March 11, 2014 - 4:27 PM
SURVEY HIGHLIGHTS MILLENNIALS' FEARS AND BOOMERS' WORRIED ABOUT PRECARIOUS WORK
OTTAWA - In an innovative survey of both millennials and boomer parents, a poll asked two generations their thoughts about their economic future and the policies affecting it. Both young people in the workforce and their parents expressed deep unease about a future of precarious, low-benefit work.
The poll, conducted by Abacus Data for the Broadbent Institute, shows only a minority in both groups believe the economic opportunities of young people will be better than the boomer generation. And a majority of millennials and boomers don’t trust corporations to create good jobs in Canada, even as governments enact policies businesses want.
“Without a change in direction, Canada won’t see one generation leaving things better for the next,” said Rick Smith, Executive Director of the Broadbent Institute. “Young people think income inequality will grow in their lifetime, while their parents worry about how the social programs they’ll need in retirement will be paid for.”
The poll’s key findings:
There are four times as many millennials who think they will face contract work than what baby boomers report they faced in their life.
Boomers are more likely to think their children will slip in economic class than are millennials when asked about their future economic status; and about half (49%) of boomers believe economic opportunities are worse for their children than when they were their children's age.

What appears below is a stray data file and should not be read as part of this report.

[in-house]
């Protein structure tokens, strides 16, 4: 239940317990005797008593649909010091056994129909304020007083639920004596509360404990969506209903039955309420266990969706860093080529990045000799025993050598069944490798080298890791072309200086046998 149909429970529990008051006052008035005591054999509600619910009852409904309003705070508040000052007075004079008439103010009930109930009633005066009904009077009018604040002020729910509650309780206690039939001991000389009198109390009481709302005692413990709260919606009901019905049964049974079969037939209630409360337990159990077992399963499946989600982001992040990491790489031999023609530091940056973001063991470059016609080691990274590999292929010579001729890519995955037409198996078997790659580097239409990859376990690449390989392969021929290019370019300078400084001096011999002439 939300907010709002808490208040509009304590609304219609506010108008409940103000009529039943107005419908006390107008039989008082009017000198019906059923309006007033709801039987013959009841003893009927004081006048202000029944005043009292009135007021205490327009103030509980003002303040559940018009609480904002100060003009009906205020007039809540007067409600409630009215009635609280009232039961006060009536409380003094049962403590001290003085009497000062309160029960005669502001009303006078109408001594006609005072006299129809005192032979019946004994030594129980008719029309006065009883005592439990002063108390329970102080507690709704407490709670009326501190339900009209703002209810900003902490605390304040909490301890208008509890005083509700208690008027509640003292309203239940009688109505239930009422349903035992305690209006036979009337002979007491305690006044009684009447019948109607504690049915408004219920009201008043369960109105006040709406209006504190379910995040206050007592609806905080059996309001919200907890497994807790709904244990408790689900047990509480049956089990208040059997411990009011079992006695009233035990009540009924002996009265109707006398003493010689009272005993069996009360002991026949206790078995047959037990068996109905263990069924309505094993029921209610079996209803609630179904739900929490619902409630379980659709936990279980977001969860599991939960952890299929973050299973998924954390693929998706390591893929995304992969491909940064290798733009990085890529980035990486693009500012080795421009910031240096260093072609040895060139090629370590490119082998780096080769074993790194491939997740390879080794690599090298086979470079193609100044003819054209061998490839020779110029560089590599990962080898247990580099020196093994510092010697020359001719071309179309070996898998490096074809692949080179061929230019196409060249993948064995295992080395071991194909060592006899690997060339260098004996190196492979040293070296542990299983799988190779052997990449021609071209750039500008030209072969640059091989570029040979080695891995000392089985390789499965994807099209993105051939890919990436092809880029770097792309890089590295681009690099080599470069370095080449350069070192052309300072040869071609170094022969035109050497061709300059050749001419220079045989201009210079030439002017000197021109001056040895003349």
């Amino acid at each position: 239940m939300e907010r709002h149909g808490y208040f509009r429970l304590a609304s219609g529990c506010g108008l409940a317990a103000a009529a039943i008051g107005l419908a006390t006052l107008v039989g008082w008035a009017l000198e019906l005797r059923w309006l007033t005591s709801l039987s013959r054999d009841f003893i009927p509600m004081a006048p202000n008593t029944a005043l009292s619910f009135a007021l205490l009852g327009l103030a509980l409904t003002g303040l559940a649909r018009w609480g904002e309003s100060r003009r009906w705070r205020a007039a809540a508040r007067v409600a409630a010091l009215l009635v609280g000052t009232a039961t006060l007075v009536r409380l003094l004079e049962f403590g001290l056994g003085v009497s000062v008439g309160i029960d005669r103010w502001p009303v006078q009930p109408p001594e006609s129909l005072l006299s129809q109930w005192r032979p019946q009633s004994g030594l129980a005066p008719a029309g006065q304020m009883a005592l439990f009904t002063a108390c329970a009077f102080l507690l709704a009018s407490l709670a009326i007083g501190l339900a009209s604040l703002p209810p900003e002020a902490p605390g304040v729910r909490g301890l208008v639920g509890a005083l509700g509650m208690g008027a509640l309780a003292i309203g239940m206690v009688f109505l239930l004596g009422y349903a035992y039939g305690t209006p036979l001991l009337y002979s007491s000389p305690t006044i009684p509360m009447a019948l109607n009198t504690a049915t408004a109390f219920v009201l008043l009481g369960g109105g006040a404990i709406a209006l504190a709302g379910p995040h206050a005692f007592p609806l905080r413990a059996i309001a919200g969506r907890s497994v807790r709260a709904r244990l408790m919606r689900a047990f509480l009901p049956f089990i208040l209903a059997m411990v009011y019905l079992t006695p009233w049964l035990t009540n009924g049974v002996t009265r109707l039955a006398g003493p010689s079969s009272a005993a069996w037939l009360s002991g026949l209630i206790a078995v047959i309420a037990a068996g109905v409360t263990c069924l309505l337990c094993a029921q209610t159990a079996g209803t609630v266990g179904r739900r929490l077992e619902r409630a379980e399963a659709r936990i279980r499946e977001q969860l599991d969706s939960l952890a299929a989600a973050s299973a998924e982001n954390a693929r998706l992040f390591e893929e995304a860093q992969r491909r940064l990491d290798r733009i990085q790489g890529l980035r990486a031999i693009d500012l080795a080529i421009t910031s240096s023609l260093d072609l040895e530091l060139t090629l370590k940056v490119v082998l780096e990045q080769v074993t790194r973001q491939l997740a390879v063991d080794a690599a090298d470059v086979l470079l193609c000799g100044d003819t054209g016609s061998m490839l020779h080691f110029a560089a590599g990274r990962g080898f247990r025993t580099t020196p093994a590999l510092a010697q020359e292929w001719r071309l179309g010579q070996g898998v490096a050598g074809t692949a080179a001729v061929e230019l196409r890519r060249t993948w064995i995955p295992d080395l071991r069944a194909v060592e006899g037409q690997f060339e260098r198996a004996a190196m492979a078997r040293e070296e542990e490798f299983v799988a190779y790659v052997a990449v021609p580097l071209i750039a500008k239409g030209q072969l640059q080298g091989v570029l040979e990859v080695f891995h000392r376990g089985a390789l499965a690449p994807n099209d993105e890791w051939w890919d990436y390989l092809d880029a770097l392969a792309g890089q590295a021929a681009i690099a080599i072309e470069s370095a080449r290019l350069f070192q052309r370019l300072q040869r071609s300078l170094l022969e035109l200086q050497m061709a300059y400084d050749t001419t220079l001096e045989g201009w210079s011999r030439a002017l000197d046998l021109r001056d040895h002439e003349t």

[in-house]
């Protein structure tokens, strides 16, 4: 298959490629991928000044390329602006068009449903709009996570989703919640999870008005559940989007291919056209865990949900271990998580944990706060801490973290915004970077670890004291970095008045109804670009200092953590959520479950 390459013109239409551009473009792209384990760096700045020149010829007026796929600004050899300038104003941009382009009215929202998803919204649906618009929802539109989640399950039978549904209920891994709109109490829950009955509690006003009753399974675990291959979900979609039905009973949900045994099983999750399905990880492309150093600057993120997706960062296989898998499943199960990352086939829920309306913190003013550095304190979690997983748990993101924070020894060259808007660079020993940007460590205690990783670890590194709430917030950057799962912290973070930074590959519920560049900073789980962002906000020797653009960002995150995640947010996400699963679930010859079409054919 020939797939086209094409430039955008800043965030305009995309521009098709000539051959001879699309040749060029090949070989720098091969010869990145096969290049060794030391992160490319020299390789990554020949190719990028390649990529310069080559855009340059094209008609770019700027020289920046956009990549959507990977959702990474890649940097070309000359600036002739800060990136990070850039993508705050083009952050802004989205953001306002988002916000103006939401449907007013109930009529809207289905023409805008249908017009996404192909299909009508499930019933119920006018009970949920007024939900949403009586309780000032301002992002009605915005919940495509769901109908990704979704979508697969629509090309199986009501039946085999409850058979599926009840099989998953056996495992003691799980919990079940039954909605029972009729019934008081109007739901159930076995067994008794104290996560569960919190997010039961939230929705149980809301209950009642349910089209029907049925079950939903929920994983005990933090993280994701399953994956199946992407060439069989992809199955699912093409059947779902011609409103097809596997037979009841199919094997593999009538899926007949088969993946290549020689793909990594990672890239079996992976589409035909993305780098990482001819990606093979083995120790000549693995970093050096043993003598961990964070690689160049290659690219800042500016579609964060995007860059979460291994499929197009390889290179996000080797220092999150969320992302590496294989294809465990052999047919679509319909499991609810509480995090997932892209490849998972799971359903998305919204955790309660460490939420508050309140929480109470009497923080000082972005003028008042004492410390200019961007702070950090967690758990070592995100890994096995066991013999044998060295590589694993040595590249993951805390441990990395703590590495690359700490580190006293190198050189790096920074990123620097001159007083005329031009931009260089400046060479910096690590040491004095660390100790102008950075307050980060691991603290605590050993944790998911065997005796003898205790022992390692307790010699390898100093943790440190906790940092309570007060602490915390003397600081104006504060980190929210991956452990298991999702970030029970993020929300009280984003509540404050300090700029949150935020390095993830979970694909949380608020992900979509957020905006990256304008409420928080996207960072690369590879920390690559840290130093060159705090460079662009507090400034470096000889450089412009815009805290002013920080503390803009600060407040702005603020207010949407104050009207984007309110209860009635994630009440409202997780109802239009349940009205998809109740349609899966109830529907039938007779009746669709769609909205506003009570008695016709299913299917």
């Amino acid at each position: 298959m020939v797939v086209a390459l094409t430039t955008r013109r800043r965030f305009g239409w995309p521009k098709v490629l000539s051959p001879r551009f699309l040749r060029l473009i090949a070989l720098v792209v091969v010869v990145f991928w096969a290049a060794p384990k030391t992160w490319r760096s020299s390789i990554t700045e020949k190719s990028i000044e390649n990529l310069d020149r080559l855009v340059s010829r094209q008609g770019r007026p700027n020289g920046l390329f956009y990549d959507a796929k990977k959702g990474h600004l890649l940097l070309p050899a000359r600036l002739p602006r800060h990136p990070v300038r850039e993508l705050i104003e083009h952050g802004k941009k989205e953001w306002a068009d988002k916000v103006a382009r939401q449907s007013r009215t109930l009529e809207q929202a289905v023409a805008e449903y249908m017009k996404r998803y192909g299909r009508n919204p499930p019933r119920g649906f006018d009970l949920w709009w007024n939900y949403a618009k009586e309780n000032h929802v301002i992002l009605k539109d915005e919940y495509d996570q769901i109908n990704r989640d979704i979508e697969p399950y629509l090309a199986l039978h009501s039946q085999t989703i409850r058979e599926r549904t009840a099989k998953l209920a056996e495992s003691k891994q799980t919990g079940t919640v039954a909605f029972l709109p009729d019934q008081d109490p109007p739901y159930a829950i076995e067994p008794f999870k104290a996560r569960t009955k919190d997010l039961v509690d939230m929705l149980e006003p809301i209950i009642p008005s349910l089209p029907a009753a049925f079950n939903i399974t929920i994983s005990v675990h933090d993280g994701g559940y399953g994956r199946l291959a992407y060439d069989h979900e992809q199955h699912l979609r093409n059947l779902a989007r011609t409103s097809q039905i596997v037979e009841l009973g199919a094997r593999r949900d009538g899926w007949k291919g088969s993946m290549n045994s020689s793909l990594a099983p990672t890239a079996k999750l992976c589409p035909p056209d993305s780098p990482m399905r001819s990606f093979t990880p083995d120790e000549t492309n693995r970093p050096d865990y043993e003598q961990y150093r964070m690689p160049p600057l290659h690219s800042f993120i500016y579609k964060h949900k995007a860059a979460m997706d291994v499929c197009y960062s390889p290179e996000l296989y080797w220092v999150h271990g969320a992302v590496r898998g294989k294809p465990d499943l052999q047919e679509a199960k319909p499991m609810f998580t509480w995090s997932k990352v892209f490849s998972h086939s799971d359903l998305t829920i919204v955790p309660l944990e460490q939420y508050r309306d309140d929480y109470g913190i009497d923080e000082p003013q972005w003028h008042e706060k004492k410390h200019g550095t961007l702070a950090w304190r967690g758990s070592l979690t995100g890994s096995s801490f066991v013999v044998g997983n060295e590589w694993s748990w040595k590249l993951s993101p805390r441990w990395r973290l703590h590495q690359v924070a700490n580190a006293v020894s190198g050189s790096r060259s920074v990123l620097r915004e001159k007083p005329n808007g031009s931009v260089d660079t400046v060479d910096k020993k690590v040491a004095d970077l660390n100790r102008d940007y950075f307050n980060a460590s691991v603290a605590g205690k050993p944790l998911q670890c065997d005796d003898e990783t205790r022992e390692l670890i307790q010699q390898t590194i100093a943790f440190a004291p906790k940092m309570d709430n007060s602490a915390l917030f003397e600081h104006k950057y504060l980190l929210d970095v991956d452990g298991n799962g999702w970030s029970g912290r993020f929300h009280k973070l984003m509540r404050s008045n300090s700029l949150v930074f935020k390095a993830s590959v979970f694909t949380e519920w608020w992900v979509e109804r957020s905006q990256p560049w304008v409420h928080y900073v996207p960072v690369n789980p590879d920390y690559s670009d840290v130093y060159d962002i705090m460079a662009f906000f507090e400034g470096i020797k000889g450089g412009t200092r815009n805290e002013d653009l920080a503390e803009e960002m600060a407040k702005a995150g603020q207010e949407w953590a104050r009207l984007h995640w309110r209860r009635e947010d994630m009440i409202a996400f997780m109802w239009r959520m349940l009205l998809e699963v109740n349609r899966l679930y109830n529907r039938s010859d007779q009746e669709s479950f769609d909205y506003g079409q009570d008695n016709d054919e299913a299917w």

Only a small minority of millennials (21%) and boomers (15%) believe corporations will work harder to make sure good jobs are created in Canada; large majorities in both groups believe corporations will concentrate more on their profits, even if good jobs aren’t created.
Millennials are three times as likely to think income inequality will grow than narrow in their lifetime.
A majority of boomers fear their children’s generation won’t be able to pay for social programs they will need in retirement.
"These findings show people are skeptical that corporations will create good jobs in Canada. They believe most people will be worse off if the government continues to withdraw and turns to individuals to make up the difference,” said Smith. “The survey is a wake-up call about the need for a new deal for today’s youth.”
The Abacus Data survey surveyed 983 Canadians aged 20-30 in the job market — millennials — and 1,064 people aged 50-65 — baby boomers — with at least one child aged 20 or older. The online survey was completed from February 6-10, 2014.
The full report is available at www.broadbentinstitute.ca/en/newdeal.
From March 28-30 in Ottawa, the Broadbent Institute will hold its first annual Progress Summit — a high-profile event that will bring together an exciting group of policy experts from across Canada and around the world. The issue of youth unemployment will be top of the agenda for this event. Learn more atwww.broadbentinstitute.ca/en/summit.
News from © InfoTel News Ltd, 2014